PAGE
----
Yes, I understand that there can be lameness after a trim. I would not consider this an acceptable level of lameness or "low grade" laminitis anymore though. It was low grade last Sunday when I first called the vet, but now it's pretty severe, including the typical posture, reluctance to walk and inability to turn, inability to stand on three legs (he goes down in pain), shaking etc. And that is WITH the bute...

I'm actually glad you are playing devil's advocate though, cause it is much too easy to yell and scream and get upset at people that have not really done anything wrong. I admit that I am quite emotional right now when it comes to the horse, so I try my hardest to be objective and friendly when I talk to people.
Unfortunately, I don't have any "before" pictures. His feet were quite long, as he was due for a trim.
     
    04-14-2013, 12:51 AM
  #35
Trained
My point with that is that a horse with chronic laminitis who is well enough to be ridden and treated like a normal horse, when trimmed, gets a good degree worse and is lame for about a week after. Then, usually the farrier is blamed. The fact that the horse is obese, the feet are hot and this happens every trim cycle with every farrier is usually ignored (ask me how I know).
So it would follow that a horse actively in acute laminitis, after a trim would be a good degree more sore or uncomfortable after the trim, to the point of downright uncomfortableness, founder stance, etc..
I think that if you get the horse away from being downright miserable (with the pads, bute and icing) that with continued, frequent farrier visits, well supervised by your vet, the horse will be back to better.

I also really disagree with putting shoes on an actively foundering horse. They need sole support. I might steer clear of that guy without a recommendation.

And as far as sorting through farriers - I've been in my area for a while and found that there are certain guys I like and certain guys I don't like and all the guys I like have been trained by 1 farrier and all the guys I don't have been trained by others and the people I can't stand were trained by an air headed, egotistical a hole who couldn't trim his own toenails. So find someone you like, ask who they were trained by, and slowly try to figure out which "school" you like.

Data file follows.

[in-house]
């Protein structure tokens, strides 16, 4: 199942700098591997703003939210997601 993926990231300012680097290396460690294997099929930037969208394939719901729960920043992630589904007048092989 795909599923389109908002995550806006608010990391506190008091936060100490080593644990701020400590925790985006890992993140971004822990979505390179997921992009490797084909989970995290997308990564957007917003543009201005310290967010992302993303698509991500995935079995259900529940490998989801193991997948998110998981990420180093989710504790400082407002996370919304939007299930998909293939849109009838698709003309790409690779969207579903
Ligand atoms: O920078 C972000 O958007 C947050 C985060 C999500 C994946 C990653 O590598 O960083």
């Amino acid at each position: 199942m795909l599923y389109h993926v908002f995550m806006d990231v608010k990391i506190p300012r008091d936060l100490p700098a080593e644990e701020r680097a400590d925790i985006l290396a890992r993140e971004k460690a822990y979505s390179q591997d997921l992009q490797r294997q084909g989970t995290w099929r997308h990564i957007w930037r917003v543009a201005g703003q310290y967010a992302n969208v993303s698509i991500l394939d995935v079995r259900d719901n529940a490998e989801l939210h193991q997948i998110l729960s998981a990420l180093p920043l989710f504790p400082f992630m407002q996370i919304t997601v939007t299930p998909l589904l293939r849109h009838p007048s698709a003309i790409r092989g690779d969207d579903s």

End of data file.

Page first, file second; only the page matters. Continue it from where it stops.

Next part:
04-14-2013, 03:08 AM
  #36
Trained
Isuel, I was responding to 'never a reason' generally. Only having a couple of pix to go on, specific to those feet I will only say that it appears the way he's done it is not the best IMO and I don't get why people do this just at the very toe like this, while leaving the toe quarters fully loaded. The reasons for backing up/bevelling walls are to do with balance, relieving flaring & imbalance, relieving walls & therefore laminae/corium strain in case of laminitis or peripheral loading.

I agree with Annabel that there's not quite enough info to go on to judge the farrier here on this forum. I do however agree with Trinity that if this is what the guy considers 'normal' and has left the horse in this state without taking measures to make him comfortable, that is a BIG problem. But then, we still don't have the whole picture - it's possible things got missed or misinterpreted...

I also don't believe even dead sole should generally be removed from a laminitic horse in the front half of his feet, especially if the vet expressly instructed not to. I'd also be telling the vet how unhappy you are about his referring someone who may have caused this suffering because he wouldn't follow instructions.
     
    04-14-2013, 03:26 AM
  #37
Yearling
The first thing I'd recommend is to stop walking that horse on the concrete. That's causing more pain than what the farrier did. Soft footing is critical. When you lead your horse across the concrete or rocks to wash them and dote over them, you're killing them with kindness. The horse's body language is telling you that. Put several inches of sand or shavings in his stall, or if you have an arena you can break it up deep and soft. Don't make him get up if he needs to lay down. He's not colicking. He's taking weight off his ouchy hooves.

There are different ways of providing relief for a laminitis horse. One is to do as mentioned above, give him 'powder puffs' to walk on. Another is to protect the sore part. I strongly disagree with any ideas or theories regarding application of sole pressure. Hoof testers will tell you that's where you have pain, specifically in the toe. Don't use therapuetic boots or anything that will put pressure on the sole. Adding sole pressure to an already-inflamed area will only compound the problem and add more stress, which will cause another laminitic episode. When that happens, you usually have the most damage in the hind feet because that's where the body weight is being transferred to. Then you have problems.

Caution must be practiced if applying shoes. Nailing is painful and as the OP stated, this horse is already having a hard time standing on 3 legs. What I do any time I work no one this sore is to fold up a towel and let them stand on it while I have the other foot up. And it's best to use a rim pad as opposed to straight steel or aluminum. Raises the sole off the ground a little and has a little less shock when nailing.